Australians signing up to Earth Hour 2019 are demanding to federal politicians act now to ensure Australia gets back on track to meeting its international climate change commitments.
The Government’s own data shows Australia is on track to reduce emissions by only 7 per cent despite making an international commitment to reduce greenhouse gas emissions by 26-28 per cent on 2005 levels by 2030.
This year, each Earth Hour sign up by a member of the public will trigger a message to be sent to key federal politicians that calls for Australia to get back on track to meeting our Paris Agreement commitment. Australians are expected to send about 250,000 messages to parliamentarians.
“Australians will send a powerful message to politicians demanding urgent action on climate change because they are deeply concerned about its impact on the environment, food production and our way of life,” said WWF-Australia CEO Dermot O’Gorman.
On Earth Hour, Australians will call for urgent action to halt biodiversity loss, which is being worsened by climate change. Globally, species have declined by 13% per decade since 1970. In Australia, the situation is worse with iconic species such as the koala declining by 21% per decade.
“The future for koalas, the Great Barrier Reef and the Murray Darling River system is bleak unless we take steps today to address the climate change, which is already having a huge impact on our beloved animals and landscapes” said Mr O’Gorman.
Businesses are also signing up to Earth Hour to demonstrate their growing commitment to supporting stronger action to prevent climate change. Some of Australia’s largest businesses including Atlassian, Coca Cola South Pacific, and Solotel have already signed up to Earth Hour 2019.
More than a quarter of a million Australian school children are expected to switch off their lights on Earth Hour Schools Day on March 29.
“Earth Hour is now observed in over 180 countries and territories, and shown how the individual actions of millions of people can collectively make a big difference to better care for our planet,” said Mr O’Gorman.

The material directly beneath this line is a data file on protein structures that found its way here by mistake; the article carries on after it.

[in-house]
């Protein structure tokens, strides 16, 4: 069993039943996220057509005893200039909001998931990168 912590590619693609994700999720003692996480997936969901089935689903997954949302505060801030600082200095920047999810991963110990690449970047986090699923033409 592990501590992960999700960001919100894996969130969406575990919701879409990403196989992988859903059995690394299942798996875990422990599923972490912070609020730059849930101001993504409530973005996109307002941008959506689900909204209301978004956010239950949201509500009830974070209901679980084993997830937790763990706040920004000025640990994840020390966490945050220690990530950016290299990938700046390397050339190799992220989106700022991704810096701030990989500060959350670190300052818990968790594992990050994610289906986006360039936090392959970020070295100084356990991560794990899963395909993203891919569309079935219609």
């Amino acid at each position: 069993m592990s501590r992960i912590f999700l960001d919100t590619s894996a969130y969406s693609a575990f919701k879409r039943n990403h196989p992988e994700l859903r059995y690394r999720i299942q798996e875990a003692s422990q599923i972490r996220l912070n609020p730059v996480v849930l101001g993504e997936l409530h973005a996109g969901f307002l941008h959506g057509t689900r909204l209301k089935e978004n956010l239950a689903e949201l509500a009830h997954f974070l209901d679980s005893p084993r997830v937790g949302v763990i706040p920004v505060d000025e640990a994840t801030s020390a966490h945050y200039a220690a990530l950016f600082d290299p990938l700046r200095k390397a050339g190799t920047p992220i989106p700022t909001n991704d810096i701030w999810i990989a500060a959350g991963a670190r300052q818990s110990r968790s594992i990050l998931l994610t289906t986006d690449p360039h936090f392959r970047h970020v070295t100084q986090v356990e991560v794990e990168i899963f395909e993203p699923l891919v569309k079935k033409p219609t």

Earth Hour is on Saturday, March 30, 8.30pm local time. Households, businesses and iconic Australian landmarks such as the Sydney Opera House and Sydney Harbour Bridge will turn off their lights for one hour during the event.
To sign up to Earth Hour, visit WWF-Australia’s website: https://www.earthhour.org.au/
Please find a list of 24 iconic landmarks switching off along with thousands of others across the world as Earth Hour rolls across 24 time zones.
Sydney Opera House, Australia (GMT+11)
Tokyo Sky Tree, Japan (GMT+9)
Shanghai Tower, China (GMT+8)
Taipei 101, Taiwan (GMT+8)
Victoria Harbour, Hong Kong (GMT+8)
Grand Palace, Thailand (GMT+7)
India Gate, India (GMT+5:30)
Abu Dhabi Sheikh Zayed Grand Mosque, UAE (GMT+4)
Burj Khalifa, UAE (GMT+4)
Moscow Kremlin and Red Square, Russia (GMT+3)
Acropolis, Greece (GMT+2)
Pyramids of Egypt, Egypt (GMT+2)
Eiffel Tower, France (GMT+1)
Colosseum, Italy (GMT+1)
Saint Peter’s Basilica, Vatican City (GMT+1)
Tétouan Old Town, Morocco (GMT+1)
Big Ben and the Houses of Parliament, United Kingdom (GMT)
London Eye, United Kingdom (GMT)
Christ the Redeemer, Brazil (GMT-3)
La Moneda, Chile (GMT-3)
Empire State Building, USA (GMT-4)
United Nations Headquarters, USA (GMT-4)
Basilica Cathedral of Lima, Peru (GMT-5)
El Angel de la Independencia, Mexico (GMT-6)
Ryan Fritz started The Advocate in 2014 to provide not-for-profits and charities another media platform to tell their worthwhile hard news stories and opinion pieces effortlessly. In 2020, Ryan formed a team of volunteer journalists to help spread even more high-quality stories from the third sector. He also has over 10 years experience as a media and communications professional for not-for-profits and charities and currently works at Redkite, a childhood cancer charity.